Let’s talk about those secrets, shall we? This episode gives us Bendu’s awesome line from the Season 3 trailer: “Once a secret is known, it cannot be unknown.” In this case, both Maul and Ezra want the Sith holocron because they want to learn the key to destroying the Sith, but for very different reasons. Maul wants revenge. Ezra wants to protect his found family. (He seems to be making a turn away from the dark side already, which I’m kind of disappointed about. I hope we see more of him using the holocron.) They both see different things: Ezra sees planets, and then exclaims “twin suns”; Maul escapes the base muttering over and over, “he lives!”
I didn’t think I’d have many feelings about this episode. I wasn’t a big fan of the way The Clone Wars treated Force mysticism, although I’m glad to say I like Rebels’ take a lot more. The character of Bendu, delightfully voiced by Tom Baker, made what could have been an eye-rolling episode a lot more palatable. I like when the Force is a mystery, a riddle, a puzzle, and it definitely is that way with Bendu around. I also liked that this episode continued to explore the repercussions of what happened on Malachor, both with simple things like Ezra explaining to Kanan what he’s seeing and more complicated matters like the two of them learning to work together again. Not only that, but Maul is free and continuing his mission to wreak havoc in the galaxy.
But the real meat of the episode comes at the end, in which a shrug-worthy story (for me) becomes Super Important. Ezra sees twin suns, but doesn’t understand what it means. We all know, of course: the key to destroying the Sith is safely hidden on Tatooine in the form of Luke Skywalker. It seems like Maul’s vision was a lot more specific, because his exclamation of “he lives” can really only refer to one person: his old nemesis, Obi-Wan Kenobi.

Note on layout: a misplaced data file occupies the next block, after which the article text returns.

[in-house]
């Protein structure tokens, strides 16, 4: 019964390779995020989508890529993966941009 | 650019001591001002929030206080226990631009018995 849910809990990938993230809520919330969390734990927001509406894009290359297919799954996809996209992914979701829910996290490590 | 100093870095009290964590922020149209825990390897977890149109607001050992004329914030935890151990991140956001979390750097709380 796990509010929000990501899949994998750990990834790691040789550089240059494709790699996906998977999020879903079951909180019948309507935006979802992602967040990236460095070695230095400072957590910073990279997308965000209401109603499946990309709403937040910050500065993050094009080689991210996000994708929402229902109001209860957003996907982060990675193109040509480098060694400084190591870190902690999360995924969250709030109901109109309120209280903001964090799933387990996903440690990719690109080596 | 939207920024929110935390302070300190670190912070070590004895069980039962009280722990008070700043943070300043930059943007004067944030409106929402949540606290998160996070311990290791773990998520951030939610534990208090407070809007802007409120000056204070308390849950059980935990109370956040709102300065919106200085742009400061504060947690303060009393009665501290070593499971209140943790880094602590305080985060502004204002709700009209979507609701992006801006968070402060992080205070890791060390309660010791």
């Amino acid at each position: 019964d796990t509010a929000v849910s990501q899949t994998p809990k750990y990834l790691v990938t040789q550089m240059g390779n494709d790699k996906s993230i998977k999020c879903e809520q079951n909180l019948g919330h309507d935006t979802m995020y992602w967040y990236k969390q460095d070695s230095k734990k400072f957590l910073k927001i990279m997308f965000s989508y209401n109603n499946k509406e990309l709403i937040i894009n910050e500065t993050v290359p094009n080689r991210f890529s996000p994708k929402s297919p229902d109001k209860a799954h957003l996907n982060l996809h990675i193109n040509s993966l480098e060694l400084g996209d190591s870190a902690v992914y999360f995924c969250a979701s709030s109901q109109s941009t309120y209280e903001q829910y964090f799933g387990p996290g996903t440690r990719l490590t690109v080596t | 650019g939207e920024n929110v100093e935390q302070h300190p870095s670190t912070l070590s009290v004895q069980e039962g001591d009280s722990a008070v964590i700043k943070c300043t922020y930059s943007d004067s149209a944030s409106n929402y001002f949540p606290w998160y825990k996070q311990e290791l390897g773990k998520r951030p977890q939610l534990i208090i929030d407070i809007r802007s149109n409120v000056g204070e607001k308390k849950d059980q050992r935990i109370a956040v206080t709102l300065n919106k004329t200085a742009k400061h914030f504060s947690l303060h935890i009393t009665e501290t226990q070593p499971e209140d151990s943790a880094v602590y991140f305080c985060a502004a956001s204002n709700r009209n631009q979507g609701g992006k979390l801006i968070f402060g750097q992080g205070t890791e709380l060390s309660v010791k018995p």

I admit, I’m excited for the implications. While I never read “Old Wounds,” I love the idea of that story. And if they had to bring back Maul (grumble mutter forever about how I like his story arc in TCW and Rebels, I just wish Lucas hadn’t CUT HIM IN HALF specifically so he couldn’t come back in the future, but then he changed his mind and we still don’t know how Maul survived a bisection, but I digress), the least they could do is give us one final Obi-Wan and Maul showdown on Tatooine.
Of course, there is one other option. Maul wants to destroy the Sith. The holocron showed him Obi-Wan, who has defeated a Sith in combat. Instead of wanting revenge on Obi-Wan, what if Maul goes to him with a proposal: help me destroy Vader and the Emperor, and I won’t kill you.
Obi-Wan, of course, is not stupid. Unlike Ezra, he wouldn’t take Maul’s word at face value. He knows Maul cannot be trusted. Once Obi-Wan refuses Maul’s offer, knowing he has to stay on Tatooine to protect Luke, then Maul’s vengeance would take over and we might see a that final showdown.
Or I could be wrong about all this and Rebels takes the straightforward revenge route from the beginning. Or perhaps we won’t see this story in Rebels at all because this show is about the Ghost crew. Could we get a Maul/Obi-Wan rematch in a book? Or, dare we hope…a standalone movie? When it comes down to it, the only way I’ll forgive Robo-Maul is if that arcs ends with a rematch.
Whatever happens, Rebels continues to deliver solid storytelling. I just hope this particular ball isn’t dropped.
It’s safe to say season one of Rebels was a success, though it was criticized by many as being too small scale and low stakes. Season one certainly had a limited scope — by design, and, in my opinion, smartly so — though the three-part season finale, which reintroduced Grand Moff Tarkin, included a spectacular battle in orbit of Mustafar, and teased us with the arrival of both Darth Vader and Ahsoka Tano, hinted at a somewhat wider scope and scale for season two. Did season two build on what season one laid down in a logical and satisfying way? Was the show able to continue to develop its characters while achieving a larger scale? And is the recently released Blu-ray set of season two worth picking up, even if you’ve already seen all the episodes? That, my friends, is what I’m here to tell you.
The second season set of Star Wars: Rebels looks and feels a great deal like the season one set. As before, the video is 1080p, presented in the show’s original 1.78:1 aspect ratio. English, French, and German audio tracks are available in Dolby Digital 5.1, while Spanish-speaking fans will have to be satisfied with a 2.0 mix. The season’s 22 episodes are spread out across 3 discs, along with each episode’s corresponding installment of Rebels Recon, the YouTube after-show hosted by Andi Gutierrez, StarWars.com’s social media correspondent. Disc three also includes two short featurettes, “Connecting the Galaxy,” and “From Apprentice to Adversary: Vader vs. Ahsoka,” both of which I’ll discuss below. Continue reading